Honors studio uses different mediums to provoke thought

Emily H. used hundreds of cloth strips for her piece, “The Truth.” (Photo by Daniel Chang)
Emily H. used hundreds of cloth strips for her piece, “The Truth.” (Photo by Daniel Chang)
Katie Keyser
Staff Writer

Honors Studio Art students presented their final projects in many different mediums in Swig Arts Center on May 3.

“In Honors Studio Art, students begin to think about the power of art and how it is more than just a pretty picture on the wall,” art teacher Andrew Harrison said. “Art is a tool to say something about the world.”

The final project called for each student to choose from a topic such as a memory, identity or another theme that they have discussed in class and use it as a prompt to create a project involving their medium of choice.

“It’s an amazing transformation that students go through when taking the class,” Harrison said. “Students go from thinking one way about what art can do to being really sophisticated makers of art. They come at it from a really rigorous, intellectual angle.”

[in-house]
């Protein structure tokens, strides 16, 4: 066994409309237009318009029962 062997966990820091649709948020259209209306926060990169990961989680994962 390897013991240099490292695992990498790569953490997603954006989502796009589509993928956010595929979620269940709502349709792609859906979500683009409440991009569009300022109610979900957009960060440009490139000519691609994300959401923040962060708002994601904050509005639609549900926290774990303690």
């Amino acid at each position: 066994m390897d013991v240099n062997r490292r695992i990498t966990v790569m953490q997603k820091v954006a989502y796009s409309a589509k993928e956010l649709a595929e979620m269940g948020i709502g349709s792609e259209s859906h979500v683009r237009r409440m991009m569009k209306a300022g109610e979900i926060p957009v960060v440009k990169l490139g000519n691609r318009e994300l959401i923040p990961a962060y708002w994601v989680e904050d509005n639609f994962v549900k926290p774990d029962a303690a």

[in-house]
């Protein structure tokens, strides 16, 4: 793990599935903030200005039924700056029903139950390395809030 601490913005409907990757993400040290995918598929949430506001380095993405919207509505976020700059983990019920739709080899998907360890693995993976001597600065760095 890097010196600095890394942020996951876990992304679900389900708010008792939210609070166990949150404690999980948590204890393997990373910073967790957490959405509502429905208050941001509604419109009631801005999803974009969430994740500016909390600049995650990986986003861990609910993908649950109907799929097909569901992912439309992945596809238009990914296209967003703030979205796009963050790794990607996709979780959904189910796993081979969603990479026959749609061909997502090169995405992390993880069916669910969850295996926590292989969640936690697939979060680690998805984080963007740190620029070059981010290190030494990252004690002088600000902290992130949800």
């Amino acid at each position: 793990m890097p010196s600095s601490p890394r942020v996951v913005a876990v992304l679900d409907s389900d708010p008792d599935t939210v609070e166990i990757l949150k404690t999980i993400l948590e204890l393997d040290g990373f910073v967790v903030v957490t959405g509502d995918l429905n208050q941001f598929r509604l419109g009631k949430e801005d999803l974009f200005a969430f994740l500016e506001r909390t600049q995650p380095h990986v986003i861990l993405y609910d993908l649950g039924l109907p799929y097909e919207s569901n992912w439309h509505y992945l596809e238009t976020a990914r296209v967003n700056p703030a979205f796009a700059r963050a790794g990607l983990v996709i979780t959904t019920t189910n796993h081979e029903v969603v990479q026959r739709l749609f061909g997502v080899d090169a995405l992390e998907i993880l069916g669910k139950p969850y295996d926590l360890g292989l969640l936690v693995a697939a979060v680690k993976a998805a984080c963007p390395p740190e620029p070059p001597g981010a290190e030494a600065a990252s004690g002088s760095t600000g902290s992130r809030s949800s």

Many of the exhibits challenged the viewers to think outside the box or gave an insight into the artist’s life.

“One of my favorite pieces was Hana-May [Eadeh ‘13]’s project [because] individual facets of her piece told a story or made a statement using dramatically diverse materials,” Anthony Chau ’14 said. “It was obvious that the project also carried an enormous amount of emotional meaning as well.”

“Katherine [Mooney ‘13]’s work really stood out to me because it was about Alice in Wonderland , but the theme of her project was significantly darker from the usual ‘fairytale’ interpretation,” Vanessa Gao ’13 said. “The whole installation and Katherine’s interpretation totally caught me by surprise. It was very eye-opening.”

Student artists found their inspiration from many different sources, including literature, current events and life experiences.

“My inspiration was a book I read in English class and the discussion that followed,” Emily Hogoboom ’13 said. “I absolutely let myself and my life experiences affect my artwork. I wouldn’t be anywhere without it. Everything I’ve made has been affected by something I’ve seen, done, heard or read.”

Some artwork, including the piece created by Harrison Rich ’13, included sound elements. Rich, who was inspired by the 2003 Columbia Space Shuttle disaster, used stencils to spray paint spaceships on the wall. He used the recording of the final communication between the control and Columbia Space Shuttle to accompany his work.

“I was happy with the way my project turned out, but it’s hard to judge because my opinion is not the point of the graffiti,” Rich said. “Even if someone disagreed with the message of the piece, if it made someone think about it, then it was successful.”

Casey Zheng ’13, Ila Krishnamoorthy ’13, Jacqueline McGrath ’13, Jenny Lee ’13, Julianna Ruo ’13, Theodore Park ’13 and Yeon Soo Joo ’13 also presented their artwork in the show.